Unblinking Eye
The Bittner Repeating Pistol

The Bittner Repeating Pistol of 1896

by Ed Buffaloe



Cased Bittner Repeating Pistol - Dr. Leonardo Antaris

In the late 19th Century there existed a class of mechanically operated repeating pistols (Repetierpistolen or sometimes Repetir Pistolen in German) which were quite distinct from revolvers. These guns served as a transition between the single shot pistol and the self-loading pistol, and were based largely on the design of various rifles of the lever- and bolt-action variety. As Ian Hogg and John Weeks state in Pistols of the World: “By adapting the linear motion of the bolt action to a hand gun, it [was] possible to come up with something new, attractive and profitable. ...the mechanical repeater was the result.” Jaroslav Lugs, in his book Firearms Past and Present, refers to such guns as “magazine repeating pistols”. He says: “During the period extending from the 1870s until the end of the century, magazine pistols were constructed by several well-known designers who based their designs on principles which were subsequently to be employed in all automatic firearms.”

Perhaps the earliest example of this type of weapon is the Volcanic pistol of Daniel B. Wesson, patented in 1854, though, as Mötz & Schuy point out in their book Vom Ursprung der Selbstladepistole, the Volcanic was not a true cartridge pistol and also required operation with two hands. The Volcanic featured a lever with a ring on it, for working the action, which is seen on many of the later repeating pistols.

Volcanic Pistol - 1854

Volcanic Repeating Pistol - Daniel B. Wesson - 1854

The Bittner Repeating Pistol

Gustave Bittner’s company, still in existence as late as 1921, was known as the G. Bittner Gewehrfabrik, Weipert, and its primary business was the production of fine hunting rifles. Bittner received a patent for a lock mechanism for hunting rifles on 28 November 1893 (patent number 72175). Perhaps for this reason the Bittner repeating pistol was known for some years as the Model 1893. However, as Mötz & Schuy note, the patent for the pistol was submitted in 1896, so the proper designation would be the Model of 1896.

Boms & Wensing state that test pieces may have been made as early as 1880, and a prototype as early as 1890. The web link they cite is no longer valid and I have been unable to verify this information from another source, but other makers were experimenting with repeating pistols in the 1880s, so it only makes sense that Bittner would have been also.

The Bittner pistol falls at the very end of the period of development of magazine repeating pistols, in the same time period in which the earliest self-loading pistols were beginning to appear; consequently, its appeal was very short lived. Nevertheless, as Lugs points out: “Of all the pistols of this type, the one most frequently to be seen in collections is the five-shot repeater made...by Gustav Bittner...”


Bittner Repeating Pistol - 1896

Hogg & Weeks likewise note: “[The Bittner] seems to have sold in some numbers, as it is probably the most common of its type to be found today. Probably two or three thousand may have been made.” Mötz & Schuy echo this, saying: “Probably the most common European bolt-action pistol with around 3,000 produced.” They state further: “The highest known serial number is 2831. However, the numbering cannot be relied upon 100% because, as with other weapon manufacturers, it was probably not carried out consistently.” Their information is based on Austrian proof records. All known examples were proofed in 1897 or 1898, and the highest serial number proofed in 1897 was 2831. It is not known exactly how many were proofed in 1898, but all serial numbers were apparently lower than 2831.

Interestingly, Boms & Wensing point out that the guns appear not to have been proofed in the order of manufacture. They believe that, in the unlikely event a pistol were ordered, the company would take one from stock and submit it for proofing, paying no attention to the order of manufacture. Boms & Wensing also point out that today there are no known examples with four digit serial numbers, stating “[t]his makes the claim that around 500 Bittner repeating pistols were produced much more likely.”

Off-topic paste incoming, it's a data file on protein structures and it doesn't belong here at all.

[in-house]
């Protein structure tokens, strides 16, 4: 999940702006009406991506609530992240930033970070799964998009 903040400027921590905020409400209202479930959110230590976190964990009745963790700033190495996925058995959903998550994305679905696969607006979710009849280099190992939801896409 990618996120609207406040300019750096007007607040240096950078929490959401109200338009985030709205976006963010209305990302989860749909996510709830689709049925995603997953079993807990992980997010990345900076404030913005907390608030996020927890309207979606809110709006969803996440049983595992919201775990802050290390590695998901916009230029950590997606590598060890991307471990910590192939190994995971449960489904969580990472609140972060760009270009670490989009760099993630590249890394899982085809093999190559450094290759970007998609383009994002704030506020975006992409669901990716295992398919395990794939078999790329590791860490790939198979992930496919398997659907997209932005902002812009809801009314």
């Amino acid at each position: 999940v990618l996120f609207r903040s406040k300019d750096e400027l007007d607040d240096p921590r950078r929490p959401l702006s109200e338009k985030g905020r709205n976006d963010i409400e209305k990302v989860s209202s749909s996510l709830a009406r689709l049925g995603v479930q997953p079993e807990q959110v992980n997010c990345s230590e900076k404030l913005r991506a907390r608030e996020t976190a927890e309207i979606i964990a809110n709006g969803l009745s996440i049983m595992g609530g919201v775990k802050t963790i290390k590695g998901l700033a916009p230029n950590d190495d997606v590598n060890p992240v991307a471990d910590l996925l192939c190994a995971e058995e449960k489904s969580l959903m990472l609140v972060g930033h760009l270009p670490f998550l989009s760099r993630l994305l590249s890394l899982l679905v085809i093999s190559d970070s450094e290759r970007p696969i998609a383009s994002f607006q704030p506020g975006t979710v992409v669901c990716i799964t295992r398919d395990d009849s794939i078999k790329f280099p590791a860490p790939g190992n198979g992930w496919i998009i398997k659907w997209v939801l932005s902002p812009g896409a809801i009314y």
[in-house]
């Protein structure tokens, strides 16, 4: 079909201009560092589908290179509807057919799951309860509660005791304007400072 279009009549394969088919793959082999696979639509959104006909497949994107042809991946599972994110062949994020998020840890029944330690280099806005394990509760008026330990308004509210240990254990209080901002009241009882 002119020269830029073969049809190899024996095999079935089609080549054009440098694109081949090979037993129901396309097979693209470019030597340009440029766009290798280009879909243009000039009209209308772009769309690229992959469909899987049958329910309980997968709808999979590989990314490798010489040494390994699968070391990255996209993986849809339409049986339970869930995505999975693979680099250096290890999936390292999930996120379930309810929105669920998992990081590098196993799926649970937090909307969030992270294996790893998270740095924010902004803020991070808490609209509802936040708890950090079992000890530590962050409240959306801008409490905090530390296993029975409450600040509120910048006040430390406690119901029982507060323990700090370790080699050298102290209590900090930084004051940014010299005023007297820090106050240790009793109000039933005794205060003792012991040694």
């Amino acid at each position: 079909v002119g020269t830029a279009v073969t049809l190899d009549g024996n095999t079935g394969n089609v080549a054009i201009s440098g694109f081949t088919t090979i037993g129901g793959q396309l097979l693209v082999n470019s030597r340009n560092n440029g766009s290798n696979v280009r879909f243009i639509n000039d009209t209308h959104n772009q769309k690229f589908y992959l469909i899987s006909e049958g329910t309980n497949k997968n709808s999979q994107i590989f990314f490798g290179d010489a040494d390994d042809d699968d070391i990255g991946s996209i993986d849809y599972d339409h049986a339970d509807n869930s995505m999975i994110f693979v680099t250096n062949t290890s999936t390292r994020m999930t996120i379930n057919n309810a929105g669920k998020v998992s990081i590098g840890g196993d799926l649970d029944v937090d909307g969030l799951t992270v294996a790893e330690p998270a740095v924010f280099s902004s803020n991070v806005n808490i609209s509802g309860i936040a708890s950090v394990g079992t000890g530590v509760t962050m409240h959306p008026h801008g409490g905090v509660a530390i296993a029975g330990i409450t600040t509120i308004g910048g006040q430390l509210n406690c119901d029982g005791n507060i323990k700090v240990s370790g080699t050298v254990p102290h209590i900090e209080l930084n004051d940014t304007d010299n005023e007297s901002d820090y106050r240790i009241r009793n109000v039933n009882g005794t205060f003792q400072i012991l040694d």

According to Mötz & Schuy, the serial number is stamped on the bottom of the barrel but is not visible unless the cartridge clip spring housing is removed. Also on the bottom of the barrel, but clearly visible because in front of the cartridge clip spring housing, is the the proof number from the Wiepert proof house which is often mistaken for the serial number, followed by a two-digit year number. Other numbers are stamped in various places, including the bolt, grip frame, and inside the lockwork housing, but these are apparently assembly numbers.


Bittner Proof Markings - Dr. Leonardo Antaris

The Bittner preferment, as it was known at the time, Austrian patent number 46/4690, was filed in Prague on 17 October 1896. Acceptance of the preferment must have taken place very quickly, and production also must have begun almost immediately (or perhaps had already begun) since most known examples were proofed in 1897.

Bittner Patent Drawing - Austrian Preferment 46/4690

Bittner Patent Drawing - Austrian Preferment 46/4690

The Bittner pistol features a ring lever which is pressed forward to open the bolt. A five-round cartridge clip is inserted from the top, through the open breech, in the manner of the 1886 Mannlicher rifle. Cartridges in the clip are immediately engaged by a flat spring which extends into the magazine bay from the spring housing in front of it; the spring exerts upward pressure on the cartridges, feeding them up into the breech as the action is worked. After the last cartridge is fired, the clip drops out the bottom of the pistol.


Bittner Repeating Pistol - 1896 - Dr. Leonardo Antaris

The bolt contains the striker and extractor. The bolt opens under spring tension when the ring lever is pushed forward, automatically extracting the cartridge case if there is one in the breech. Boms & Wensing state that “a small, unintentional push...is enough to open the bolt.”  The breech is closed by pulling the ring backward using a small checkered extension at its base, or by simply leaving the finger in the ring so it engages the trigger on the backstroke. As the lever is pulled to the rear, pushing the bolt forward, the next cartridge is chambered, and a single locking lug on the bolt is cammed in a counterclockwise direction, locking the breech. A transverse safety button in the uppermost portion of the grip serves to lock the trigger when pressed to the left and is easily released by the thumb of a right-handed shooter. If the safety is engaged after firing, the bolt will not open all the way and the gun cannot be cocked. The Bittner features an adjustable rear sight with very optimistic range markings of 100 to 300 meters.